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Posted by familylaw on 15th February 2017
Cohabitees pension rights on death

Denise Brewster lived in an unmarried relationship for 10 years with Lenny McMullen until Mr McMullen’s death on Boxing Day 2009, tragically, just 2 days after he had proposed to Miss Brewster.

Mr McMullen was a longstanding member of the Northern Ireland local government pension scheme.

Unfortunately for Ms Brewster, the regulations in force in Northern Ireland at that time required that in order for the cohabitees of a deceased public sector pension scheme member to benefit from “widow’s” benefits on the death of the scheme member it was necessary for the scheme member to complete a nomination of benefits form prior to their death.

The regulations also required that on the death of a member, a surviving (unmarried) partner must be able to show that they had been financially dependent on or financially interdependent with the deceased for a period of two years prior to their death.

The Northern Ireland authorities declined to pay pension benefits to Ms Brewster because they had not received a nomination form from Mr McMullen. Ms Brewster challenged the decision using a process known as Judicial Review. She claimed that the decision represented unlawful discrimination contrary to Article 14 of the European Convention on Human Rights which requires that there be no discrimination in the application of human rights on any ground including marital status.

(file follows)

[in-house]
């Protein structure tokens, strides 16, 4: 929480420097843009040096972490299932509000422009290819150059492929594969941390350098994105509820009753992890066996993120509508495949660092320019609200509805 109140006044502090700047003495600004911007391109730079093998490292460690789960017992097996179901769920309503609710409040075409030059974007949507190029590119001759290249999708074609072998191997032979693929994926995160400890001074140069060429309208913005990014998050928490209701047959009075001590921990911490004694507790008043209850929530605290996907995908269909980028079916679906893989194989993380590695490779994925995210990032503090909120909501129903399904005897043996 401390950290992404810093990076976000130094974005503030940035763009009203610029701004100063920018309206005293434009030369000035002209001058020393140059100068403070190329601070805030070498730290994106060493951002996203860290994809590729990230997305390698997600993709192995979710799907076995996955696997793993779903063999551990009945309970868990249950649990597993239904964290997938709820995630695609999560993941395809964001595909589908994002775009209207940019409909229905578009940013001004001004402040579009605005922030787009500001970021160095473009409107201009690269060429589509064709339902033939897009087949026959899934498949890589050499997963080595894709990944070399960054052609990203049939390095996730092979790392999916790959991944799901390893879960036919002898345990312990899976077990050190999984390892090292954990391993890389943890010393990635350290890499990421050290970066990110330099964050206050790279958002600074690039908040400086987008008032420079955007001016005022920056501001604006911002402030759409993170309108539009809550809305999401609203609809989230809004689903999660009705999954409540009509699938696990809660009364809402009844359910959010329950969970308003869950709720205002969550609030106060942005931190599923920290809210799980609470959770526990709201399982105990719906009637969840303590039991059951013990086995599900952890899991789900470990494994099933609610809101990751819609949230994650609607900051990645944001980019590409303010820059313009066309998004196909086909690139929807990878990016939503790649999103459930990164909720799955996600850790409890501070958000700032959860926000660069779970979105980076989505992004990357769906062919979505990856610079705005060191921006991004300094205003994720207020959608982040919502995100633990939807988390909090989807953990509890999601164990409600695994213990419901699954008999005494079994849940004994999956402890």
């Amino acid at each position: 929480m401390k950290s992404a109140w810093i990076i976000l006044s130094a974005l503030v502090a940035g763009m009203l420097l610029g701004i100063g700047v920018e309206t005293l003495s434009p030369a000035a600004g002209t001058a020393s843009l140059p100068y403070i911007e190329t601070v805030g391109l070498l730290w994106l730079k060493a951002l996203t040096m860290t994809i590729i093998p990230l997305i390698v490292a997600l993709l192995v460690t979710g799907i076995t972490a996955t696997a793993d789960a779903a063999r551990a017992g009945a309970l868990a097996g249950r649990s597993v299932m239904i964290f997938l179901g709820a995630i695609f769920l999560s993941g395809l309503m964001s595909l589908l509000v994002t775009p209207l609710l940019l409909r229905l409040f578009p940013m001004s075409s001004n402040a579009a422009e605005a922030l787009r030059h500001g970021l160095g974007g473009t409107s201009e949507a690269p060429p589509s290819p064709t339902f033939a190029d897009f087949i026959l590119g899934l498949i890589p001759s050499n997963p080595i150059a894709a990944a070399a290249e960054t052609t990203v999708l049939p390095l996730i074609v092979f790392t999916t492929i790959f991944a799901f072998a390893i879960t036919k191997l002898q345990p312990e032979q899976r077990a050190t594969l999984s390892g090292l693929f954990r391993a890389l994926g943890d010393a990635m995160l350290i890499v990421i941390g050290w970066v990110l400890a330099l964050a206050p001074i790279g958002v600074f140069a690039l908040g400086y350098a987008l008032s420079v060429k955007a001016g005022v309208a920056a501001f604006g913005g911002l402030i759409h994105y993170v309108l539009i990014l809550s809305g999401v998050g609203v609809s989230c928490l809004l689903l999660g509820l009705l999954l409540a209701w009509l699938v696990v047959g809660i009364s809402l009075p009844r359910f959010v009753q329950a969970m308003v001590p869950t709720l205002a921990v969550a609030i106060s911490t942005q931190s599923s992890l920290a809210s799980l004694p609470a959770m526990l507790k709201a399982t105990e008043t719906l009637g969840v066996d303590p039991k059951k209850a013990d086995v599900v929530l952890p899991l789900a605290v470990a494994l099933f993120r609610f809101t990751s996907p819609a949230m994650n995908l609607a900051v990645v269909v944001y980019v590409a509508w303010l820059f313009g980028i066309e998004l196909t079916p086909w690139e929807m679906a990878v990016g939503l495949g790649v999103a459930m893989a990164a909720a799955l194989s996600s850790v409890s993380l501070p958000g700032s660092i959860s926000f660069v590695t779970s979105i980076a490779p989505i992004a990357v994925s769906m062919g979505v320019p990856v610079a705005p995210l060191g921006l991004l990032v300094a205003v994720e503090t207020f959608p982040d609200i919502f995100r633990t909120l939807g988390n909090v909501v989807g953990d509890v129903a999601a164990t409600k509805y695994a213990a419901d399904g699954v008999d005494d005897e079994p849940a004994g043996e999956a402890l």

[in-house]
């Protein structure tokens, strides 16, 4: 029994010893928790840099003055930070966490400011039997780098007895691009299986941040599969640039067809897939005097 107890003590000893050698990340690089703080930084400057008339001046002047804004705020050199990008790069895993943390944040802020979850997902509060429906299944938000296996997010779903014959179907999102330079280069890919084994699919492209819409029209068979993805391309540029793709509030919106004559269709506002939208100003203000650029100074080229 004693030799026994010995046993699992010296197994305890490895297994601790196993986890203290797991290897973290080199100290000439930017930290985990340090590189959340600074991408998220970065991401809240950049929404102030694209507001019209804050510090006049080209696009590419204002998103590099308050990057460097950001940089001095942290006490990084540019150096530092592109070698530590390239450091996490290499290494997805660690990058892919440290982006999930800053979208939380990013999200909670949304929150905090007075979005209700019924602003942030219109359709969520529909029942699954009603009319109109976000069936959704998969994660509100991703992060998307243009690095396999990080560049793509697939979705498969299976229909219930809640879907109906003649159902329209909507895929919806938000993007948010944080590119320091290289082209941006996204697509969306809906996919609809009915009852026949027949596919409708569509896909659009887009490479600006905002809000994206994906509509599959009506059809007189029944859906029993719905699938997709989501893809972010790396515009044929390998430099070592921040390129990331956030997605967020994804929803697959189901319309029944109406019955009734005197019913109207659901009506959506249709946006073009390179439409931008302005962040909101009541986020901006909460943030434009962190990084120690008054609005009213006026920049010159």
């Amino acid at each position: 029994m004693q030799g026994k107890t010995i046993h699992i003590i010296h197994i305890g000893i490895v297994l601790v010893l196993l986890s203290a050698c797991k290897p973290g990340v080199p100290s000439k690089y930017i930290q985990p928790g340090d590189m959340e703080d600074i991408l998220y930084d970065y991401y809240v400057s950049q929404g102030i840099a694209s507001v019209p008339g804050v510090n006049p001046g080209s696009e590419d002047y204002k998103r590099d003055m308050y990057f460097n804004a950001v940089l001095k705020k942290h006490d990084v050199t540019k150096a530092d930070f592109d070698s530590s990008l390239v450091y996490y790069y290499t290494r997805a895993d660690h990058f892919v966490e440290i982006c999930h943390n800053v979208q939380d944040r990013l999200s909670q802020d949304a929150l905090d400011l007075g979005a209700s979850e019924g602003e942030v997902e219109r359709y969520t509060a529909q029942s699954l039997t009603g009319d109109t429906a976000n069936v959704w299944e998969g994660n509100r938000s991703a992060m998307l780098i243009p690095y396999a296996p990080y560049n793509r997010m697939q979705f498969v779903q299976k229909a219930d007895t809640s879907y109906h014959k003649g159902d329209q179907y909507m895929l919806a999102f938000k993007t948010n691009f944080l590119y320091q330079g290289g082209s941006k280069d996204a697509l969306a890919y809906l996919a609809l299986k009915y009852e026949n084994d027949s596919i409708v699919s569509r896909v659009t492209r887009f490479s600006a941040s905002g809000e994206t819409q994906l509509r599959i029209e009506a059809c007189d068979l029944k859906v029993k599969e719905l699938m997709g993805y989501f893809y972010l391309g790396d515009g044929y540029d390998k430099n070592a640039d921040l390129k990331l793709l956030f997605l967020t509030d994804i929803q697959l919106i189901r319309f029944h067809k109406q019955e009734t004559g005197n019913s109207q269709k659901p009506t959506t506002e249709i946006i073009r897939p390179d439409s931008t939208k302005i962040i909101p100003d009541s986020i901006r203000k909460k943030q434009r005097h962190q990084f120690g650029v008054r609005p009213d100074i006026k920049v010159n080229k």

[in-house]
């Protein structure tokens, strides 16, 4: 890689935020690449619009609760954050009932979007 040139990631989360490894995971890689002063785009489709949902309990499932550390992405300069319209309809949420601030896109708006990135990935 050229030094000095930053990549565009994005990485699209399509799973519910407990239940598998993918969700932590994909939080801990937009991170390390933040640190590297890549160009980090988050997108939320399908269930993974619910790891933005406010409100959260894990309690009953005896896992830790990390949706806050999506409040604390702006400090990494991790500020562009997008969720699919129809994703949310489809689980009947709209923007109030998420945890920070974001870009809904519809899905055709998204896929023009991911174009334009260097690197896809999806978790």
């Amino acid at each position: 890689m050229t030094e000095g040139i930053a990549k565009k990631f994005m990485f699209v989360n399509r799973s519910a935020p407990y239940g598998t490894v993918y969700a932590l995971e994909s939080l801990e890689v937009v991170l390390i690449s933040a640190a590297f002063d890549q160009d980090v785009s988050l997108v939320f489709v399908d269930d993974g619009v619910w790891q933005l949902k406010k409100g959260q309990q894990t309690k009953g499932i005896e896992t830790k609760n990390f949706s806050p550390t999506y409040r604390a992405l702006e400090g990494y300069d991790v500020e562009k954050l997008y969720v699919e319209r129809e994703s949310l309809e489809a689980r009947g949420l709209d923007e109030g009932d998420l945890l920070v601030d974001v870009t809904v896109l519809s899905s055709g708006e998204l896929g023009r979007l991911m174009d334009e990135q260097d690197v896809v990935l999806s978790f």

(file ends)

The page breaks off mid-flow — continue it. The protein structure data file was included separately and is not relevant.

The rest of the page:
The court found that she merely had to show that she and Mr McMullen had been in a long-standing financially dependent on interdependent relationship prior to his death. Adding a requirement to complete a nomination form would add nothing useful to this. Consequently, the requirement for a nomination would be dis-applied and Ms Brewster was entitled to claim benefits under the scheme.

The rules in England and Wales and in Scotland had already been changed at the time of this ruling. Similarly, most private sector schemes already cater for such situations. It might be suggested that this case is of marginal significance, relating as it does to the law in Northern Ireland. However, the case serves to highlight the kind of difficulties unmarried partners typically encounter compared to their married counterparts. In that sense it is an important symbolic step forward.

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